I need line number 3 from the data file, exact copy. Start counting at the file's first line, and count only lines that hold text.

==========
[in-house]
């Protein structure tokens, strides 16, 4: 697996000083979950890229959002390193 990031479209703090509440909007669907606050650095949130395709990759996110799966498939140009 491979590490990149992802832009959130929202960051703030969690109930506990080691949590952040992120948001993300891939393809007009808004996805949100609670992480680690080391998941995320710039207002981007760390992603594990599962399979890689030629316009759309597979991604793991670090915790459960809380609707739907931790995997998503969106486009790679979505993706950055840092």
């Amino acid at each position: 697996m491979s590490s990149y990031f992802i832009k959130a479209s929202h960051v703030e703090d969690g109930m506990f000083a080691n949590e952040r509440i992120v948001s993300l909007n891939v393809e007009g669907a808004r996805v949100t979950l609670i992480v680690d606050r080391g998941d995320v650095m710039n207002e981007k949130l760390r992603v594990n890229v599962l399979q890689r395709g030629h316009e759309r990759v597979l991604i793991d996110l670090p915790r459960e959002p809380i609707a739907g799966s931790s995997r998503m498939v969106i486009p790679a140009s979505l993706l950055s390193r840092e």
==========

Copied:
């Amino acid at each position: 697996m491979s590490s990149y990031f992802i832009k959130a479209s929202h960051v703030e703090d969690g109930m506990f000083a080691n949590e952040r509440i992120v948001s993300l909007n891939v393809e007009g669907a808004r996805v949100t979950l609670i992480v680690d606050r080391g998941d995320v650095m710039n207002e981007k949130l760390r992603v594990n890229v599962l399979q890689r395709g030629h316009e759309r990759v597979l991604i793991d996110l670090p915790r459960e959002p809380i609707a739907g799966s931790s995997r998503m498939v969106i486009p790679a140009s979505l993706l950055s390193r840092e």